Sunday, July 04, 2010
Pride Marches On
A Transcription by Tessa Armstrong (thanks Tess) of the YouTube video
Today is Gay Pride Day in Toronto. It’s celebrated a week later than everywhere else in the world because the G8 came to Toronto and Pride got stuck in a taxi on the way from the airport. Nonetheless, today is Gay Pride Day and I found it very interesting to listen to the news to hear several spokespeople tell us that Gay Pride is a celebration now, no longer a protest because civil liberties have been won for gay people in Canada. I found this quite surprising as I serve a minority of people with disabilities whose sexuality is still very much held captive by their care providers.
I thought immediately of three people that I met over the course of my career. The first is a guy whose name was Sean, and Sean when he was 16 years old was dealing with his sexuality. And he sat down with a staff member, and he told that staff member that he thought maybe he was homosexual, that maybe he was gay. That staff member had a violent reaction and beat him within an inch of his life. He was hospitalized and shortly thereafter there were claims that he had made a pass at the staff, and that he was sexually out of control. He ended up in a treatment facility, being treated as a rapist.
And I thought of Helen. And Helen was a woman with an intellectual disability who was very, very, very much in love with one of her female staff. Now Helen didn’t know what to do with this, so she simply came out. She told that female staff, and as it happened that female staff was a closeted lesbian. And because of her fear of her own job, and because of her fear that maybe she had done something to solicit this interest from Helen, she just tore a strip off Helen and she told Helen that she was dirty and that she was disgusting and that what she was suggesting was just unthinkable and ungodly. And Helen, a kindly woman with Down Syndrome was destroyed, just destroyed by this attack.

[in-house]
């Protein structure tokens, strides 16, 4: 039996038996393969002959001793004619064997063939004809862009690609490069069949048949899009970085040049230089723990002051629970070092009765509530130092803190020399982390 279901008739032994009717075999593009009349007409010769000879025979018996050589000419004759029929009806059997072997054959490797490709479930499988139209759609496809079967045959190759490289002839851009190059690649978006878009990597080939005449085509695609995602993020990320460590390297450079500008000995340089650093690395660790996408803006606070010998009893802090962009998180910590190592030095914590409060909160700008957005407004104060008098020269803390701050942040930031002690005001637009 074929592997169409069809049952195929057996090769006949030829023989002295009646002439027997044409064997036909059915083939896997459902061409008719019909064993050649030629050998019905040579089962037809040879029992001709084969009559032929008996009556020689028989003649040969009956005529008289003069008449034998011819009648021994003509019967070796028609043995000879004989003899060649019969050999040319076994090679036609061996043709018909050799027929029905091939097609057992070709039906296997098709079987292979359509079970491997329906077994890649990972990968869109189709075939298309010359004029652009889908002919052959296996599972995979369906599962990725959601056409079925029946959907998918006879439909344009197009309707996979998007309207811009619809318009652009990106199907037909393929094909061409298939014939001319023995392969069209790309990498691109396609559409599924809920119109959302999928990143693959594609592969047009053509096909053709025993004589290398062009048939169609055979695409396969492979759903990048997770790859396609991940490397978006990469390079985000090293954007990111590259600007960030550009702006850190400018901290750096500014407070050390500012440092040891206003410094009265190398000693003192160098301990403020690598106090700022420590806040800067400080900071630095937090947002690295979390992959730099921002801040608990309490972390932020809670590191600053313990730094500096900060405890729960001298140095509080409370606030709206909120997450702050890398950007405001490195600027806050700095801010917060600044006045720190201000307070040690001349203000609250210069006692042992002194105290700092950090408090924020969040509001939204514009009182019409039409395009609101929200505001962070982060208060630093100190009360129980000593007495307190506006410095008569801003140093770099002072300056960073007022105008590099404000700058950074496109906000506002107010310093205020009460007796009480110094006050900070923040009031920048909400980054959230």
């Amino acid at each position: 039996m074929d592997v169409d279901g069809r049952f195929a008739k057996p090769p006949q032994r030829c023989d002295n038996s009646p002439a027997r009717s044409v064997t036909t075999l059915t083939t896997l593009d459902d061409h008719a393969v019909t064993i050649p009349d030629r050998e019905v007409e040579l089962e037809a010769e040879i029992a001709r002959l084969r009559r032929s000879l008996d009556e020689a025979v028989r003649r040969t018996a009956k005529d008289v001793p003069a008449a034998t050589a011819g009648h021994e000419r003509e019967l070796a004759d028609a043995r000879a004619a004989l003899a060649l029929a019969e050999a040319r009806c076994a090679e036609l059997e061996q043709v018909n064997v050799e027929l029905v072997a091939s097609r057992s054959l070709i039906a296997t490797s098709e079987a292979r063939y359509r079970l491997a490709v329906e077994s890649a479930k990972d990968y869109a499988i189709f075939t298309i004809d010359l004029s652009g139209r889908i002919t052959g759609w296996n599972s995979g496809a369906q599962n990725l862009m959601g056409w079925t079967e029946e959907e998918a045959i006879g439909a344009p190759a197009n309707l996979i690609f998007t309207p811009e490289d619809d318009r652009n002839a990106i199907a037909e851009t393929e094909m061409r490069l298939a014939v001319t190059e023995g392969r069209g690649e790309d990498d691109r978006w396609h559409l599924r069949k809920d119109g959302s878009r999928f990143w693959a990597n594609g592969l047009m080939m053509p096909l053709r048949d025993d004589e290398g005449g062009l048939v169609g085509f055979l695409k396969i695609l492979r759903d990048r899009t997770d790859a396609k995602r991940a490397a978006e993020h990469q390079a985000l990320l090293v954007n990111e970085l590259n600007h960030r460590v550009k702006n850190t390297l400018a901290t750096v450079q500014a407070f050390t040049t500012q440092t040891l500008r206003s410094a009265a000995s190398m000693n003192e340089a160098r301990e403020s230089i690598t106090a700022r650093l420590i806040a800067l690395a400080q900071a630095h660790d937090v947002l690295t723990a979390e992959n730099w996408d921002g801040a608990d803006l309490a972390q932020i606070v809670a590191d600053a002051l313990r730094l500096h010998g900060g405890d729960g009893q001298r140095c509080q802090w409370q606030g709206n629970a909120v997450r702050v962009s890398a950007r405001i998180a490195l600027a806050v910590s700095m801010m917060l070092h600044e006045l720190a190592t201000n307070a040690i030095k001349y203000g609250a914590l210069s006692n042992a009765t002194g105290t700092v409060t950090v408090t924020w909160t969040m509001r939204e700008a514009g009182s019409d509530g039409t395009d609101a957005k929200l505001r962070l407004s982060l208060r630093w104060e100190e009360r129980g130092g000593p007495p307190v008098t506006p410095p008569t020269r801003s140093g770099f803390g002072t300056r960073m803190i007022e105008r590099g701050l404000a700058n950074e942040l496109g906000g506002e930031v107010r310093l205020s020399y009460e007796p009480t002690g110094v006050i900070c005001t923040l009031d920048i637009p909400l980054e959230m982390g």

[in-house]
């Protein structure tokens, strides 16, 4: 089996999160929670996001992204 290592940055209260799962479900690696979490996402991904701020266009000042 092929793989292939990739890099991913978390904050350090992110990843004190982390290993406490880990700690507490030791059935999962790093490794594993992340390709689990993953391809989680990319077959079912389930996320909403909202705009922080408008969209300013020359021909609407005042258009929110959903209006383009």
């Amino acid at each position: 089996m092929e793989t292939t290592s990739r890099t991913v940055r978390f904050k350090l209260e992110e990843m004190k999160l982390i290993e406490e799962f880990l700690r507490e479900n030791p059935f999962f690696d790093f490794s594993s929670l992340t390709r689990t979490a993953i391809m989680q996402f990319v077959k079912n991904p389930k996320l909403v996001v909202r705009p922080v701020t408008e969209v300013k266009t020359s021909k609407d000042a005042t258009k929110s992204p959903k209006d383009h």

And then I thought about Mark. Mark was a man with an intellectual disability who I met, who one day when we were talking, and I was talking quite blithely about things like love and relationships, told me quite seriously that love is wrong because people hurt you for it. And then he told me the story of falling in love with a man with a disability when he lived in the institution. They carried on a secret affair for a number of months in the institution and he described how he hid in stairwells with his boyfriend and they engaged in sexual, loving behavior beyond the prying eyes of staff and others. And one day somebody must have noticed them going to the stairwell, because they reported that he and his boyfriend had met, as they typically did in the stairwell. And the staff pounced upon them and they were pulled apart and he saw his boyfriend being carried down a hallway and out of the ward and he never saw him again. He himself was placed into time-out for two days. Two days of solitary confinement. And when he came out, he tried to find out what happened to his boyfriend and no one would speak to him.
Now these all happened a number of years ago, and I would suggest that there has been advances made in certain organizations that recognize that people with disabilities have a right to adulthood and to sexuality. But I would say that many organizations throughout the world still forbid sexuality to people with disabilities and still forbid people with disabilities to be sexual, let alone homosexual.
Today I am going to be marching in the parade with my organization, Vita Community Living Services. And it’s, I think one of the very first organizations to march in the Gay Pride Parade, and with us will be a number of people with disabilities. And it is just such a signature moment in my life, to be celebrating this moment of pride and solidarity with others with disabilities. Different disabilities than mine, but disabilities that have lead to confinement, not only of body but also of heart.